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Цена: 890 руб
Barb Jungr's original take on the songs of Jacques Brel.
"I say, light that Gaullloise, sip a Ricard and go for it!" HiFi+
Download includes - cover art
Produced by Calum Malcolm
Barb Jungr - vocals
Russell Churney - piano
Julie Walkington - double bass
Simon Wallace - piano
James Tomalin - samples
Kevin Hathway - percussion
Kim Burton - accordion, piano, kaval
Rolf Wilson - violin
Specially commissioned translations by Des de Moor & Robb Johnson
This CD has been a labour of love. It is about turning back to my European roots. Both my parents came to Britain from Germany and Czechoslovakia after the war and yet all of my musical career has been built on singing American musical genres. Blues, gospel, jazz. Then I found Brel and a door opened. I have several people to thank for that and they are nearly all involved in this project. Robb Johnson and Des De Moor have been constantly and completely supportive of my growing love for this repertoire. And there's so much more to discover.
I have chosen the repertoire for this CD by design, fluke, inspiration and bloody mindedness. There is an art of songwriting in this country that is less influenced by our American cousins than our much nearer neighbours (and my relatives!). I include the Harburg and the Porter because they set the scene for a Paris which probably only ever existed in the imagination, but is no less real for that. The translated songs are rendered in the closest way to their original French texts. Each song came through its own little struggle one way or another, and I love them all.
Ne Me Quitte Pas
For years I sang this song in the well-known McKuen translation. I asked Des to give me an accurate rendering of the French, and immediately knew that the song would be heard anew in this contemporary setting. I had always sung the McKuen as if it were about someone dying. In fact, in those days I sang it for my friend George who died after a trip we took together to Kenya. This version, it seems to me, is for old lovers. For saying those desperate words to me, and for making me say it to them.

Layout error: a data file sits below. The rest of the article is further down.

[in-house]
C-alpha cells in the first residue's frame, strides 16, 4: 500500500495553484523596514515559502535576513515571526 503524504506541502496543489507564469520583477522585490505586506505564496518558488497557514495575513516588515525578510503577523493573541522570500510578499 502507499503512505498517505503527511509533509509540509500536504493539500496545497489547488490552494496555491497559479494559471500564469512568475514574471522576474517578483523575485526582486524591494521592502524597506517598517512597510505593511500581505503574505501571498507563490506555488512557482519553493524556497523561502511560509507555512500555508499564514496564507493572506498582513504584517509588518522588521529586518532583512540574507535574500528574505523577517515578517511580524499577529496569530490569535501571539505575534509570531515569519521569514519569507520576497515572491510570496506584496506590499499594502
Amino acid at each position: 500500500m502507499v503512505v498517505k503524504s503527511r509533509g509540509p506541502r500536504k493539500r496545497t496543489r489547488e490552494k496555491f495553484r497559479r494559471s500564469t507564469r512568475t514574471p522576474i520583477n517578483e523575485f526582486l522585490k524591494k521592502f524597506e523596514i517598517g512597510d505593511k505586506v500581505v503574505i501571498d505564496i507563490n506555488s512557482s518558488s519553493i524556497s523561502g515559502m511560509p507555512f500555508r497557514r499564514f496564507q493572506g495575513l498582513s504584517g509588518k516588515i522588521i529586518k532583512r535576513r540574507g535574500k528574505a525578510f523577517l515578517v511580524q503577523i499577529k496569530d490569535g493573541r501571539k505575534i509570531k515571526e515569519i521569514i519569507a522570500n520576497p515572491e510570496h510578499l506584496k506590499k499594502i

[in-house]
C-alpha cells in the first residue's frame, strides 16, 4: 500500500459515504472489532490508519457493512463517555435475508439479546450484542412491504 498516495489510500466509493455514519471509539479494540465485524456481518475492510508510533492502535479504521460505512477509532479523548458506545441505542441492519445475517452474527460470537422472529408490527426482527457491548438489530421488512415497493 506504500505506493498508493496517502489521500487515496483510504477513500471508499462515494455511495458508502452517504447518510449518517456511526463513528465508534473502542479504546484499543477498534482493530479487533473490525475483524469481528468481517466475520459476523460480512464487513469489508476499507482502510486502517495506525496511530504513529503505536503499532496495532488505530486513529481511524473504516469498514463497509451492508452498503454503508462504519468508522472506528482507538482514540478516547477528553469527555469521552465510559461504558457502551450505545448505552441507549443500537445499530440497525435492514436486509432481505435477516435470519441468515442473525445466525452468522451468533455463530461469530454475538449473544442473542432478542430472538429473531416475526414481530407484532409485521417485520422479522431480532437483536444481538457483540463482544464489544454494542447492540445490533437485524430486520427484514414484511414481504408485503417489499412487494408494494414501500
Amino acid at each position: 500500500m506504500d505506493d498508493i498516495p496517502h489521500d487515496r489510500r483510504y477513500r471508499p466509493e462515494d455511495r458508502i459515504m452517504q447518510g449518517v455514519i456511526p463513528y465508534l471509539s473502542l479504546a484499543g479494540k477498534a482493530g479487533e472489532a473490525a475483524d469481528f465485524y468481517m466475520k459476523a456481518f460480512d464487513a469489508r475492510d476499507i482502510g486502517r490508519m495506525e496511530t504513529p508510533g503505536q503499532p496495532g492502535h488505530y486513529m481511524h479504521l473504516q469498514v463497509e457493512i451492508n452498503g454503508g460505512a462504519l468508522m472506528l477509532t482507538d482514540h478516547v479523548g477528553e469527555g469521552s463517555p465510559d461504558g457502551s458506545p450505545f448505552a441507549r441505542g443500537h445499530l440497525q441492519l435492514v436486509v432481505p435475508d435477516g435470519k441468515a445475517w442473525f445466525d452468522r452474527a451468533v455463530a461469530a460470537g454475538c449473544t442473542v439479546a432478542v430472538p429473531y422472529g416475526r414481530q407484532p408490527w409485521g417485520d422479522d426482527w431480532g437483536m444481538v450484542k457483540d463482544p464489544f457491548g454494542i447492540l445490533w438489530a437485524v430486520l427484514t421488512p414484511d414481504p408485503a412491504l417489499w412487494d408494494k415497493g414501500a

Sunday Morning St Denis
In my opinion, Robb Johnson writes British chansons. When I heard him sing this in a studio theatre in Kentish Town I knew I wanted to record it. Then I took it to Kim Burton and asked her to arrange it. She immediately knew what we needed to do, and we tried the song with the Albanian inflections, and her virtuosic playing, and it made sense of the fact that most of the prostitutes currently working St Denis are from former Yugoslavia and other former eastern block countries.
I Love Paris
I do love Paris, but for me it also has a desperate sadness. I spent a weekend there many years ago with a lover who died soon afterwards. That weekend was the last time I saw him. I've not spent a weekend there with a lover since.
Brel's song of facing death on a remote colonial island amongst strangers is translated by Robb Johnson. Chansons deal with complex emotions, and this song is full of them; contradiction, irony, anger, and the sense of bitter peace that comes after they all pass. As we all do, eventually.
Cri du Coeur
Fran Landesman's working of the Prévert Piaf showsong races like a runaway train of thoughts. Defiant, this is a survival song, a Gloria Gaynor of a chanson.
Ferré's eloquent revisit of student haunts is beautifully translated by Des De Moor. I wanted to sing this because it's rich and resonant, with the sense of sadness that comes with looking back at former glories, and knowing how things are in the present. In the cold light of day.
I loved this song from the minute I heard it. For anyone who has ever travelled a certain road to and from meetings with a lover. Finding, after the affair is over, that the memories are not of the sex, or the passion, but of the journey. The rain on the train window. The light on the landscape. And the landscape that was Brel's. His flatlands. His Flander's Lands.
April in Paris
Simon Wallace suggested this beautiful Yip Harburg classic and I immediately jumped at it. It sets the scene, and his arrangement with its Yiddish inflections took it somewhere else again. As though one were in some old sepia-tinged Bing Crosby film by a rococo fountain. Wearing a frock.
La Chanson des Vieux Amants (The Song of Old Lovers)
Brel's brutally honest vision of long love, and the price paid for it. Singing this is like pulling your emotions through a meat grinder. There's only the bone left. But it's a beautiful bone.
British chanson from Elivis Costello. I love this especially for the last verse, being as I am a northerner. My bells ring bigtime for "thinking ‘bout the old days of Liverpool and Rotherhithe, transparent people who live on the other side, living a life that is almost like suicide". I would near kill to have written that.
Les Poètes (The Poets)
This Ferré really packs a punch. I've never slept with a poet, and now I know why.
The Space In Between
Sometimes you mistakenly think the power of love can heal someone else. Actually, the someone it heals is you. Amazing.
I used to sing this when we were touring with Julian Clary, and we used to do the full Piaf monty as it were. But I wanted to do something very different with it and this version, which is the translation Piaf herself used in English, seemed to me so much more modern than the usual one. A really contemporary "find yourself" song, a ‘Thelma and Louise' chanson.